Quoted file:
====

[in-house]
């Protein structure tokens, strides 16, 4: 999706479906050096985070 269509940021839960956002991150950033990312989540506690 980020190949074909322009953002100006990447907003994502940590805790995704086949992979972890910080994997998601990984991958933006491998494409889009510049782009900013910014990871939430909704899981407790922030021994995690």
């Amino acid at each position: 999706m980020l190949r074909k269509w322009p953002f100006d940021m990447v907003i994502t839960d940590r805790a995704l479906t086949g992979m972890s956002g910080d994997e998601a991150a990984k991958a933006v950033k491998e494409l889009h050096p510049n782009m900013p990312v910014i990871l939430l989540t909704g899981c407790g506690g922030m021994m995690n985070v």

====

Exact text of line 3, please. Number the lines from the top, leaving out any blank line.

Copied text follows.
């Amino acid at each position: 999706m980020l190949r074909k269509w322009p953002f100006d940021m990447v907003i994502t839960d940590r805790a995704l479906t086949g992979m972890s956002g910080d994997e998601a991150a990984k991958a933006v950033k491998e494409l889009h050096p510049n782009m900013p990312v910014i990871l939430l989540t909704g899981c407790g506690g922030m021994m995690n985070v």